Mexican gray wolves, or lobos, represent a great test case of the Endangered Species Act and how the federal government treats native wildlife more broadly. Wolves are vilified by a vocal minority, despite science and data showing they pose almost no threat to humans and impact livestock far less than health problems, weather, birthing fatalities, or theft. Lobos have the capacity to re-wild their historic range, and help to heal imperiled and fragile ecosystems and biodiversity in the desert southwest. That is, if they are allowed to.
Despite our reputation in some circles, WildEarth Guardians doesn’t love to litigate. But we do love lobos and that’s why we continue to rely on the legal system to protect this critical animal. This unique endangered species has only gotten a real chance to repopulate the wilds of New Mexico and Arizona via the courtroom. Since 1998, fitful moves toward true recovery have been spurred by lawsuits from such groups as WildEarth Guardians, and stunted by federal agencies – at the behest of backwards state wildlife agencies and a narrow set of private interests – unwilling to do what is necessary for true lobos recovery.
The U.S. Fish and Wildlife Service (USFWS) is now at the beginning of a rulemaking process that represents an opportunity to finally do the right thing. A federal judge found a slew of issues in the agency’s 2015 management rule and concluded that it “fails to further the recovery of the Mexican wolf.” The agency was told to go back to the drawing board and rewrite the rule. The scoping period for that rulemaking began last month, but already there are serious warning signs.
Scoping – soliciting feedback and ideas from a broad range of stakeholders – is done to determine the range of issues that should be examined in a rulemaking process. In order to comply with the court order, USFWS should be starting at ground zero in rewriting this rule. Unfortunately, the agency has signaled that it is willing to skip steps in order to prop up the interests of those few who are irrationally opposed to seeing native lobos recover throughout their historic range. Instead of following the best available science, it appears that the process will lean heavily on the discredited, state-sponsored, anti-wolf science behind the Trump administration’s deeply flawed 2017 recovery plan, which is being litigated itself.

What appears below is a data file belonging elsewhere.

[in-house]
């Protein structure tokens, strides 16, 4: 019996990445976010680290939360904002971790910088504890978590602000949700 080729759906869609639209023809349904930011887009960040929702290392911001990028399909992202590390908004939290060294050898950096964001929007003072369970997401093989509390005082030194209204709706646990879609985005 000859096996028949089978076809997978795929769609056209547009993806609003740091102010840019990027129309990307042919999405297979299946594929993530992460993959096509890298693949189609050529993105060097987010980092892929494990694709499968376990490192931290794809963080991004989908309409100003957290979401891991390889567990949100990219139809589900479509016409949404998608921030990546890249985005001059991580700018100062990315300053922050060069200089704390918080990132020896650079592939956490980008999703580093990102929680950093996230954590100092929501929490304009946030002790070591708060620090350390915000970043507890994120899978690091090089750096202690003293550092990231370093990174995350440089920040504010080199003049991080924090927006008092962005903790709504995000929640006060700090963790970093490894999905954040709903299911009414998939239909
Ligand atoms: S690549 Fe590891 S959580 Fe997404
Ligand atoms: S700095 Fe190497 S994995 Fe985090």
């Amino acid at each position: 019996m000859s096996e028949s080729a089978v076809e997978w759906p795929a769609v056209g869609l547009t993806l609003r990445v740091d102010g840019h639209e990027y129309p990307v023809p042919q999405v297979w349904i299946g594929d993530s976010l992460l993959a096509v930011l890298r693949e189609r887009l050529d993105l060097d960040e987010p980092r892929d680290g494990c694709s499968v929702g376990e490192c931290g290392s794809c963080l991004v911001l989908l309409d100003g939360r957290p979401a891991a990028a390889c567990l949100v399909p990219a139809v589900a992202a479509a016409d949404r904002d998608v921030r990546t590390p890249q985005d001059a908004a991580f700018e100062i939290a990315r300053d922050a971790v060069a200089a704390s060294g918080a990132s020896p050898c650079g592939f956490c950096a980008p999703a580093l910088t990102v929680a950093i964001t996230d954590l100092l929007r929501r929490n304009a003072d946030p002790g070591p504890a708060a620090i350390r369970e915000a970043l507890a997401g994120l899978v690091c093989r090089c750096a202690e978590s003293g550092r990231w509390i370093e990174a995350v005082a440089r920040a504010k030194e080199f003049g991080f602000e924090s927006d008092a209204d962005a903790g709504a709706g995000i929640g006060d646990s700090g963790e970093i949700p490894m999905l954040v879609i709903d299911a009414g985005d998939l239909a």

A transparent and thorough process would not only follow the court’s order to rely on the best available science, but also truly involve broad public input. In these challenging times, that may require flexibility, including lengthening the comment period and taking additional steps to ensure that rural Americans – especially those who live in wolf country – have a genuine opportunity to have their voices heard. But, if recent history provides any clues, public input – and therefore public values – may be relegated behind the interests of a powerful few, the pattern of most public processes carried out by the Trump administration.
If USFWS appropriately values public sentiment and is guided by the best, independent science, lobos stand to make serious gains. A science-based rule would promote more releases of adult wolves into the wild to diversify the genetics of the population. It would limit lethal and non-lethal “removal” policies that have crippled wolf recovery. It would engage ranchers using public lands to do more to reduce conflict and foster coexistence. It would address rampant poaching, which is a huge obstacle to lobo recovery. And, finally, a science-based rule would designate the only wild population of Mexican gray wolves in the United States as “essential” for species recovery.
That’s what the science indicates will lead to real recovery. And that’s what the American public wants. We want to see the real recovery of lobos. And we want it done without litigation.
Christoper Smith, of Santa Fe, is the southern Rockies wildlife advocate for WildEarth Guardians.